Then I turn the situation back to the local church: If we all confess to the same system of beliefs through a creedal statement, then we are publicly saying that we are in agreement with them. Certainly, we can do this privately before God, but it's important that we do it corporately to acknowledge our position as believers. Likewise the public hearing of the Gospel, which hopefully emerges from scripture in support of our doctrinal confessions. And so does the public confession of sin and, in some denominations, absolution and forgiveness from the pastor by virtue of the Office of the Keys.

Then, I often get push-back that anyone can just say those things publicly and not necessarily mean them. To which I reply, yes, of course that can happen, but like the trial witness, they've confessed to God and to each other something for which they can be held responsible publicly. Should an event occur later that involves a serious breech of doctrine, church discipline can be applied as outlined in Matt. 18. In short, the church will have unity, something that is strongly emphasized throughout Paul's epistles.

If I get head shaking and dissension after all of that I just shrug my shoulders and chalk it up to the influence that pietism has left as a scar across our nation.
December 9, 2008 | Unregistered CommenterGeorge

What you’re up against is the seismic presupposition that true religion is a matter of personal preference and inward experience. I am willing to bet that those who dismiss your courtroom argument are the same ones who ironically salivate to be jurists in the culture wars.
December 9, 2008 | Unregistered CommenterZrim
Zrim -

It's the "inward experience" that is particularly troublesome. An internal "calling" can come from a human spirit - or worse - if it's not accompanied by the hearing of the Gospel. I recently had the opportunity to speak to an older couple who had been life-long members of a Lutheran church, only to change to Baptist (not a Reformed Baptist) a few years ago. When I asked the woman what led to the sudden change she remarked that she grew up listening to sermons about condemnation under the Law, freedom through grace under the Gospel, following the need for introspection of one's fallen condition and subsequent contrition and repentance. So I said "And....."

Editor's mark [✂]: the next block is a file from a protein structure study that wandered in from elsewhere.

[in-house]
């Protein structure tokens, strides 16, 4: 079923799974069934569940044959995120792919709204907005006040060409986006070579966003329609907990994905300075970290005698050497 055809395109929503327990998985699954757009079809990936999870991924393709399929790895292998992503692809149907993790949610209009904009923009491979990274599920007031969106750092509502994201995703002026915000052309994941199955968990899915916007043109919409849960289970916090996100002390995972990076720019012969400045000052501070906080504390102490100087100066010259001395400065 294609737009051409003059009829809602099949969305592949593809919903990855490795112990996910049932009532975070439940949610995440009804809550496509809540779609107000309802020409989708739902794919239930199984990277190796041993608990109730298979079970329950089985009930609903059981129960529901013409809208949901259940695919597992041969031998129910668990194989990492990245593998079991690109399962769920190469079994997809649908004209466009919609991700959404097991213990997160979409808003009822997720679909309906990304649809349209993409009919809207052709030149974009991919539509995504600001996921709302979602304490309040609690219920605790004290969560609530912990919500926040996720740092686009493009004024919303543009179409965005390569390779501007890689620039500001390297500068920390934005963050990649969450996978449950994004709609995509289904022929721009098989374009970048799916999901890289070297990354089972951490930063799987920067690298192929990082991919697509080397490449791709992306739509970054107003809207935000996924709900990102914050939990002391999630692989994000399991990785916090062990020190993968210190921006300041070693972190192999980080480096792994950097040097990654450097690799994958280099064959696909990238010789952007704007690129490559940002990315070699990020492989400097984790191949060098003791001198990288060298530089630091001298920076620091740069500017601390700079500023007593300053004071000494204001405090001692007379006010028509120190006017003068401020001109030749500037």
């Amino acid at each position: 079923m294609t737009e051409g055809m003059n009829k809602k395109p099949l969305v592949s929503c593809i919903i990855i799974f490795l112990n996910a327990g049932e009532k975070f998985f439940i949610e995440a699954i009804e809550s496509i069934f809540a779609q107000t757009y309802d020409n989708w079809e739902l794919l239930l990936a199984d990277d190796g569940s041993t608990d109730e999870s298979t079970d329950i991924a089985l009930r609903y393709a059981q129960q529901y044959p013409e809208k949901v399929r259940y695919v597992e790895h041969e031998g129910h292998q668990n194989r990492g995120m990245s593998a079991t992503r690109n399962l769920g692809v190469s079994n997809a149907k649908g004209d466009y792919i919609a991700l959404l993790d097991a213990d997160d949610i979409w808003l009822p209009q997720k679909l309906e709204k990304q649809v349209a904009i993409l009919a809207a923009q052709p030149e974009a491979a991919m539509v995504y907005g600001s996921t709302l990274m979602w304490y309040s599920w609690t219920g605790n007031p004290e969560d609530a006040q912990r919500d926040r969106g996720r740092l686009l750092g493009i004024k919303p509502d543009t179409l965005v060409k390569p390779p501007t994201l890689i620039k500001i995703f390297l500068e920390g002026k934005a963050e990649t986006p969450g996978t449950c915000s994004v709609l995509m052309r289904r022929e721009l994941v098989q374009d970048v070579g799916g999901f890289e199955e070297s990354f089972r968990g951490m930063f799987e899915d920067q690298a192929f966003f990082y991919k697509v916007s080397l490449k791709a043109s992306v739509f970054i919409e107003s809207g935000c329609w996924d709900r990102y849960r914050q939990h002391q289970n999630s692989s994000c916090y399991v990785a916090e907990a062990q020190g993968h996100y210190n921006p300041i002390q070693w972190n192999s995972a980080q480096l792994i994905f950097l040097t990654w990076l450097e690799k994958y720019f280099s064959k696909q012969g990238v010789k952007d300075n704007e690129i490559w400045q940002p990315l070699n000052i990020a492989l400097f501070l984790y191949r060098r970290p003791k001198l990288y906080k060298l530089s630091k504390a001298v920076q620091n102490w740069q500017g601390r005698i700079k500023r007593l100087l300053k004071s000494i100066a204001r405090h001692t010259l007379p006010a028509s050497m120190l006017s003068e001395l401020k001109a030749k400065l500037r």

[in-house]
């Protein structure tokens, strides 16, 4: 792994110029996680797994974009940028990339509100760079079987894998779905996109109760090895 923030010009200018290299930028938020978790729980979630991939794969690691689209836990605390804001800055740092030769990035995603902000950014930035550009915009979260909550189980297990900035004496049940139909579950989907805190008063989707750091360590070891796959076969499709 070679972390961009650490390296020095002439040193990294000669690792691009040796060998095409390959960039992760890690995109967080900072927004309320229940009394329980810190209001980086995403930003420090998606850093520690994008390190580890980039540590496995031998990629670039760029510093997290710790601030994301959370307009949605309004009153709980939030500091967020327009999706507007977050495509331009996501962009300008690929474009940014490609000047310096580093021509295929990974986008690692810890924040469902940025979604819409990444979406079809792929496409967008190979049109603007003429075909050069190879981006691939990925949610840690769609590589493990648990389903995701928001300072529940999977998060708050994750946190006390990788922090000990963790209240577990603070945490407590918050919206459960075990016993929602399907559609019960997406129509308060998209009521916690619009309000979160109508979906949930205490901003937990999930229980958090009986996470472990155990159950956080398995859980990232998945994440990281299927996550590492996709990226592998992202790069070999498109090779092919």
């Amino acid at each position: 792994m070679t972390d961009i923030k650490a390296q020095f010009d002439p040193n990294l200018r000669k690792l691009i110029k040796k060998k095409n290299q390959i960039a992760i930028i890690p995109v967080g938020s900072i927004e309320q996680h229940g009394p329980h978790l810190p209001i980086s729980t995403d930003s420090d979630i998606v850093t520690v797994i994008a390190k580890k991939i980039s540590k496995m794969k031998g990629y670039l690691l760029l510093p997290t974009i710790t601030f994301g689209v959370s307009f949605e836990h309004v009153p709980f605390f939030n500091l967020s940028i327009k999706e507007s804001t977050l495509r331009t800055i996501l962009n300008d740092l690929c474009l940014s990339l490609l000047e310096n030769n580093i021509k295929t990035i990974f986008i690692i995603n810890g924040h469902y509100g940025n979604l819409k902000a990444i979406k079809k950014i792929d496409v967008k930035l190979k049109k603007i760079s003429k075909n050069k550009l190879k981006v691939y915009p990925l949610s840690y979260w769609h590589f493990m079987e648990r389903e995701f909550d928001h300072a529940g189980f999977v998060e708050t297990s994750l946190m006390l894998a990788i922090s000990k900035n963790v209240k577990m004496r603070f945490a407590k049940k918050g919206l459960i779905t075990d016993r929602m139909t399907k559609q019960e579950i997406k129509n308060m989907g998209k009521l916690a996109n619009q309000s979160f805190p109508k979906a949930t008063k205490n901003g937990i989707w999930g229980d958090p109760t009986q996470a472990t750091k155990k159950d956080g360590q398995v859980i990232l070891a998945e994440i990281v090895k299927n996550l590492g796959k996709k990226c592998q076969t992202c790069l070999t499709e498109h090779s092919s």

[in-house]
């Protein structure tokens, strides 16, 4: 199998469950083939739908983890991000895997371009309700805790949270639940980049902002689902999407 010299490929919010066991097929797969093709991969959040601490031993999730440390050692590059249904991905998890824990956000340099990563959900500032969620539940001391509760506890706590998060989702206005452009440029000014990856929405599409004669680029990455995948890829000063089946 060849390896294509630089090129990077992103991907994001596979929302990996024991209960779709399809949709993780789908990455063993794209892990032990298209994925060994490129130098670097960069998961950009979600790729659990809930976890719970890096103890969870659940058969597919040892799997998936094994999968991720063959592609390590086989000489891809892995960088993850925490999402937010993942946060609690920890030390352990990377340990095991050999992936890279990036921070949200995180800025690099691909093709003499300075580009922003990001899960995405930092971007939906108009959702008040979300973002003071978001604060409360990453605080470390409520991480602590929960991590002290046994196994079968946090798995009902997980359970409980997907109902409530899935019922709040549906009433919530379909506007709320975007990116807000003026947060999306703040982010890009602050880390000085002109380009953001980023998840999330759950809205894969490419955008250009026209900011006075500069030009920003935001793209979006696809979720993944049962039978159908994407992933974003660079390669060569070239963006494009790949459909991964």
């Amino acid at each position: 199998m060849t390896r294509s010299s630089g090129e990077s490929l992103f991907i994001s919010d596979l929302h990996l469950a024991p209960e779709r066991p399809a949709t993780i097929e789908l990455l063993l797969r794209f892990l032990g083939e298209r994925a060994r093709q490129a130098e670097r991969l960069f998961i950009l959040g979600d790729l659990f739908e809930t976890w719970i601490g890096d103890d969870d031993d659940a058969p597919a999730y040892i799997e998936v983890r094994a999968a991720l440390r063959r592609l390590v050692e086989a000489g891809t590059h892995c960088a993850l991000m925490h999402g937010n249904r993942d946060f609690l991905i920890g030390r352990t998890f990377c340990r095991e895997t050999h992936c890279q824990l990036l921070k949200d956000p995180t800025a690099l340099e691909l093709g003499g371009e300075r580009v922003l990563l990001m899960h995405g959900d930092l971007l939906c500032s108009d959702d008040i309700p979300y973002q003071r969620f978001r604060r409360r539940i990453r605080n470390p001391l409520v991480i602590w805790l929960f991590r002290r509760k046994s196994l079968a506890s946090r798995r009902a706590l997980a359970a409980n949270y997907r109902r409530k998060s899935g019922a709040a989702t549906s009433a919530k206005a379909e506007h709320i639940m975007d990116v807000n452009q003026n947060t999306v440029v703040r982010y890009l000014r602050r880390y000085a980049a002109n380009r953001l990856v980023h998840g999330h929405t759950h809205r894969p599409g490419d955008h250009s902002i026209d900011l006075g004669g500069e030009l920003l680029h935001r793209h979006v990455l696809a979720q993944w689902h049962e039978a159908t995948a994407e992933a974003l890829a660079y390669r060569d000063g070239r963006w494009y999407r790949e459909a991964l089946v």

Well, the "and" part consisted of attending the Baptist church they now attend, after seeing their son seemingly "changed" by his involvement in some youth group there, and experiencing an overwhelming warmth and freeing atmosphere. 'Nuff said.
December 9, 2008 | Unregistered CommenterGeorge
Gag. Strongly ingrained pietism was one of the greatest obstacles which I confronted in pastoring (until quite recently) a Baptist church. I did my darnedest to bring them to public confession of the Doctrines of Grace but the ingrown tendencies were too strong.
December 9, 2008 | Unregistered CommenterPB

PostPost a New Comment

Enter your information below to add a new comment.

My response is on my own website »
Author Email (optional):
Author URL (optional):
All HTML will be escaped. Hyperlinks will be created for URLs automatically.